With supermodel wifeÂ Carla BruniÂ in the front row, the French president â€” and avid runner â€” clearly intended to show he was in fighting shape to win the race.
Unfortunately, last weekend’s event evoked an entirely different symbolism: Place de la Concorde is, after all, where King Louis XVI and his wife, Marie Antoinette, lost their heads to the guillotine.
Nobody expects Sarkozy to lose his head in Sunday’s election, except metaphorically, but the imagery was a potent one. If Sarkozy succeeds in overtaking his Socialist rival, Francois Hollande, and finds himself retaining the keys of the Elysee Palace, it will be more than a victory; it will be one of the most astonishing comebacks in French political history.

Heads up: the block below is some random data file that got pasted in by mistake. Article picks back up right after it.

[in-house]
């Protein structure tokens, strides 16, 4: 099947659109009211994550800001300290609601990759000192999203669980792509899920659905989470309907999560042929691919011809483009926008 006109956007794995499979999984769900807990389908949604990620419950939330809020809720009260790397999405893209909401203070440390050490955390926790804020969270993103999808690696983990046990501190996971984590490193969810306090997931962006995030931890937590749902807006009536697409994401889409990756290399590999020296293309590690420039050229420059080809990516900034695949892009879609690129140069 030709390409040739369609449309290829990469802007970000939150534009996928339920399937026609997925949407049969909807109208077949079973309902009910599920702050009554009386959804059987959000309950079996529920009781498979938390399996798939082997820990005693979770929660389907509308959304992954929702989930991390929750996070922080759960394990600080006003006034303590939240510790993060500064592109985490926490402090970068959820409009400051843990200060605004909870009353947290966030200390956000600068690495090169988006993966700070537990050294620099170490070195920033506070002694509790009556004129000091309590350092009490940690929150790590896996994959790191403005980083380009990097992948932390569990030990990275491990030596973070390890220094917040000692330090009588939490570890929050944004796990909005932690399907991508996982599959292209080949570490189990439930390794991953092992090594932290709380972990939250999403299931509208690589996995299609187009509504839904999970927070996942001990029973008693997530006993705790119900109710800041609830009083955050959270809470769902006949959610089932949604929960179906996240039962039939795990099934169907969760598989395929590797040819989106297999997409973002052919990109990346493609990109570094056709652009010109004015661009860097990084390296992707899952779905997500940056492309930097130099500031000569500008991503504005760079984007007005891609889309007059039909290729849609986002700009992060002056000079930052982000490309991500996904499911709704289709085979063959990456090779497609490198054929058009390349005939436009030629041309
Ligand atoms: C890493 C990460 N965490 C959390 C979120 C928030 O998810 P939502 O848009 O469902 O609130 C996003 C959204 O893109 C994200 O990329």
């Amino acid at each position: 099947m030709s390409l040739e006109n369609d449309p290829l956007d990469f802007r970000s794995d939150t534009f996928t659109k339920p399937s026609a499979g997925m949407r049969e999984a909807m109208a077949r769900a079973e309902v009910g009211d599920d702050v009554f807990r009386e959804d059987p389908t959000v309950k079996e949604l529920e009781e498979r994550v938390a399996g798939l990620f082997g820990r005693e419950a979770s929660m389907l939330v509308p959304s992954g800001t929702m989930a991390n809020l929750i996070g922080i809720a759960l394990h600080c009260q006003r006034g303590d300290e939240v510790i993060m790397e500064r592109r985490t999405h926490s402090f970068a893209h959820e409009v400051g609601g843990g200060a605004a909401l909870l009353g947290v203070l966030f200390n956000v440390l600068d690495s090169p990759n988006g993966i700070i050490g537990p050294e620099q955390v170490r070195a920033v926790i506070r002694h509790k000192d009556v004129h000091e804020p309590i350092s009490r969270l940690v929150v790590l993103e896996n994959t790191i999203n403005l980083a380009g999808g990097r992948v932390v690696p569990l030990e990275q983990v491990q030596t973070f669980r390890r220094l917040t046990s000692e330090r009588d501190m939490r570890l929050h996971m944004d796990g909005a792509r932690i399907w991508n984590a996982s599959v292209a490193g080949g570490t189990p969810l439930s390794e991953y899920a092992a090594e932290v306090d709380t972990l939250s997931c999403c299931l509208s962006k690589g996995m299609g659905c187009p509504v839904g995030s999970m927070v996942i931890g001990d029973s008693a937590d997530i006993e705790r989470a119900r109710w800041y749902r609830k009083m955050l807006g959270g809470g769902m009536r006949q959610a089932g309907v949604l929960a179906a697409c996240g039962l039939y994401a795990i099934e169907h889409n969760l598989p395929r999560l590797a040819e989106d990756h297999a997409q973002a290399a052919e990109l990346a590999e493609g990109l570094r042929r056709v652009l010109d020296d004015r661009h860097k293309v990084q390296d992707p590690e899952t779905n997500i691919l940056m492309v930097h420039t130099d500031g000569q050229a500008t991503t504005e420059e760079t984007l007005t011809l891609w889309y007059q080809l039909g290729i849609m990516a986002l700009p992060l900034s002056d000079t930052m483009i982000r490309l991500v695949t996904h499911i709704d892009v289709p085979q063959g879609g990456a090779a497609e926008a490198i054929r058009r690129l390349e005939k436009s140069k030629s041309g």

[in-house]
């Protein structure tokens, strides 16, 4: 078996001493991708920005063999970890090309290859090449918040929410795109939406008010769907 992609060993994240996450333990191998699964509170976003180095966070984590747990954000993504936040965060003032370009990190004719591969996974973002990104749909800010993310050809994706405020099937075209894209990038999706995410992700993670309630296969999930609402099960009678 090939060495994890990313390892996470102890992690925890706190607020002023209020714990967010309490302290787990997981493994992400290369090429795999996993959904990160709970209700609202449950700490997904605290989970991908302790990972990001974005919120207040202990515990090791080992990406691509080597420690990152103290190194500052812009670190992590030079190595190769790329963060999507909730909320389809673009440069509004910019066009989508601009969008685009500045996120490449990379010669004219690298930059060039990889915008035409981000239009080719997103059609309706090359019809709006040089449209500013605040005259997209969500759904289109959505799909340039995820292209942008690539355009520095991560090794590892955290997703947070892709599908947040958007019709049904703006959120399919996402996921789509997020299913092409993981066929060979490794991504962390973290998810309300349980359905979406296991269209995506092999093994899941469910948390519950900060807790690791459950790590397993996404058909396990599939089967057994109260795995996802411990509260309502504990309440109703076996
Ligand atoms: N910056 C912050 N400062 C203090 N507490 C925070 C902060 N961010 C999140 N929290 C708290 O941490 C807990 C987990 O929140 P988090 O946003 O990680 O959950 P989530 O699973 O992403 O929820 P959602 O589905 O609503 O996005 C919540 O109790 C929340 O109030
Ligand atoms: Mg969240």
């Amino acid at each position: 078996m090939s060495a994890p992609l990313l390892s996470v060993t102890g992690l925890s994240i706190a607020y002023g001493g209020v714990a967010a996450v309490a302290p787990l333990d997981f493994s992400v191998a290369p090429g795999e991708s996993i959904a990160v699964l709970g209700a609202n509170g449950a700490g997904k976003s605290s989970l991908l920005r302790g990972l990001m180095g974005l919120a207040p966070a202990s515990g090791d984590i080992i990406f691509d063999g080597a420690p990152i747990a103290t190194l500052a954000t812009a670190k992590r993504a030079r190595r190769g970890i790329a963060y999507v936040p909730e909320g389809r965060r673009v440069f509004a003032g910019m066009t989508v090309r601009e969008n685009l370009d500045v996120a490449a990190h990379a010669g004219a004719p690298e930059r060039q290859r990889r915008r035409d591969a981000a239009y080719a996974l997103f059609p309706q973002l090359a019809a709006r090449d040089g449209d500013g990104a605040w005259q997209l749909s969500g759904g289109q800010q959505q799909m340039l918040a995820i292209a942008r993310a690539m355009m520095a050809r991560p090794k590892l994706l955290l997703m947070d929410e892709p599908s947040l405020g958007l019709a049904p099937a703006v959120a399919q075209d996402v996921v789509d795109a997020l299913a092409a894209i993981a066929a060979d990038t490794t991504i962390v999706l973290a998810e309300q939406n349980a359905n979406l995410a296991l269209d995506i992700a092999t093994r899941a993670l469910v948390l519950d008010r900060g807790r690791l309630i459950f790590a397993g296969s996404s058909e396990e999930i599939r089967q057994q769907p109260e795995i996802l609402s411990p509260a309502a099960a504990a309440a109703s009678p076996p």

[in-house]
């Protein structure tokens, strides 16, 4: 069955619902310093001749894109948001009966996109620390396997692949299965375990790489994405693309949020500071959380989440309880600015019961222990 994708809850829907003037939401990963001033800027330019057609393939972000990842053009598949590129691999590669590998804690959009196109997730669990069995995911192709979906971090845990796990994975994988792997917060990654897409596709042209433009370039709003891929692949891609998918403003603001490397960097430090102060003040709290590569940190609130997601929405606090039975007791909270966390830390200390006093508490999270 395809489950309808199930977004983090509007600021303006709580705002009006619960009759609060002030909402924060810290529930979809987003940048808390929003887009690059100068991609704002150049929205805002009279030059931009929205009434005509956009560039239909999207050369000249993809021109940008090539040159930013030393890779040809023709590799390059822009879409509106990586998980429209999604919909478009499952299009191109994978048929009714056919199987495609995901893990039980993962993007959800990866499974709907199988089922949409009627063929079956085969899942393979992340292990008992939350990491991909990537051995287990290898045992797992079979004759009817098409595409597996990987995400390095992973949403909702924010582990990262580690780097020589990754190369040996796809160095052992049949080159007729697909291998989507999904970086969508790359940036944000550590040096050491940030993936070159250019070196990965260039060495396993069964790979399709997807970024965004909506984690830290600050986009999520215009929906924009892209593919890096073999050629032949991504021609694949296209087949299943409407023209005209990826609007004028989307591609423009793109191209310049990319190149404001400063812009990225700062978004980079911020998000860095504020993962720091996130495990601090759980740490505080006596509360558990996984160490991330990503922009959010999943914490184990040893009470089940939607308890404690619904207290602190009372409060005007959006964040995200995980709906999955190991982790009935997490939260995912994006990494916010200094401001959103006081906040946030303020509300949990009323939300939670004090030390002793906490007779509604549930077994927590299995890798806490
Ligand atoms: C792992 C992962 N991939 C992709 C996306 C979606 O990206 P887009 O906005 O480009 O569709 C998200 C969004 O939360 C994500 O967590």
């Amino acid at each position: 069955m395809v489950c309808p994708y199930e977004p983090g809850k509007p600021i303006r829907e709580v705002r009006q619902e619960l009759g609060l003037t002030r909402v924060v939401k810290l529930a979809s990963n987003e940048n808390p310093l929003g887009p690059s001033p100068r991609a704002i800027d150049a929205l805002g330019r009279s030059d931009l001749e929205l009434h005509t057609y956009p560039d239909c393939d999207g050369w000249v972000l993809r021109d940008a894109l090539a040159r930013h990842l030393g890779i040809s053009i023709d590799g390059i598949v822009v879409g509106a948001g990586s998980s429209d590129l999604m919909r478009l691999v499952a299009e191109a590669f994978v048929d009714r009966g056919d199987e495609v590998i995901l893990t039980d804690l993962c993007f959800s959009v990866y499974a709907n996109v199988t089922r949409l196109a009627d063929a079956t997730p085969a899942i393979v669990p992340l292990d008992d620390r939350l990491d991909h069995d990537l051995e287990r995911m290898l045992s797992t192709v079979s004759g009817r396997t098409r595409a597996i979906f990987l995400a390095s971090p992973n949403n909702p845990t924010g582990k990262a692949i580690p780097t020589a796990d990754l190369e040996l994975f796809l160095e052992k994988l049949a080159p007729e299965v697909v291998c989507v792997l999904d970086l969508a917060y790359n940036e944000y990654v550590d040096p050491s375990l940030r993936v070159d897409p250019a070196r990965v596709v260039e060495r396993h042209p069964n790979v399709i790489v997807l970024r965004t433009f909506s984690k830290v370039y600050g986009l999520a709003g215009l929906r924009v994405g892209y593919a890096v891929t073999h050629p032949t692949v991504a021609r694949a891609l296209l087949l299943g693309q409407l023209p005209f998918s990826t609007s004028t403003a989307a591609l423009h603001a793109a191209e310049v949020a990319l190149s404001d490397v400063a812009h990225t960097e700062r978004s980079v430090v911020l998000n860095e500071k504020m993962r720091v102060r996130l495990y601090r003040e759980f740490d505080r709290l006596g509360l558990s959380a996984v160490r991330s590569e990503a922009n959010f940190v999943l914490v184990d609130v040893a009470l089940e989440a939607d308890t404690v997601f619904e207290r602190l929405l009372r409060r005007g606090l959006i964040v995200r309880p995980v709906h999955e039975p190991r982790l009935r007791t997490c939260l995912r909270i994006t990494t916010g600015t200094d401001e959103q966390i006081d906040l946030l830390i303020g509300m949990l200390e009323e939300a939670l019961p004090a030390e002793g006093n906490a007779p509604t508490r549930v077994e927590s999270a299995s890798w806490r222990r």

The latest opinion polls show the two men to be neck and neck for the first round of voting but give Hollande a lead of 10 to 14 percentage points in the expected runoff two weeks later.
A recent poll for the Journal du Dimanche newspaper found that 64% of French disapproved of Sarkozy. That’s higher even than the rating for the unpopularValery Giscard d’Estaingduring his tenure. Giscard was the last president to lose his reelection bid, in 1981.
The truth is that Sarkozy, 57, has never succeeded in shaking off the negative impression he made at the beginning of his five-year term, that the conservative leader was the “president of the rich.” That image plays badly, especially given that a few months after he took office, the global recession hit, leading to belt-tightening measures.
Before the 2007 election, he had hinted that he would go into retreat in the days before the transfer of power to consider how to lead France. Instead, he threw a party at Fouquet’s, one of the most ostentatious restaurants in France. Then he spent a few days vacationing in the Mediterranean on the yacht of a billionaire businessman friend.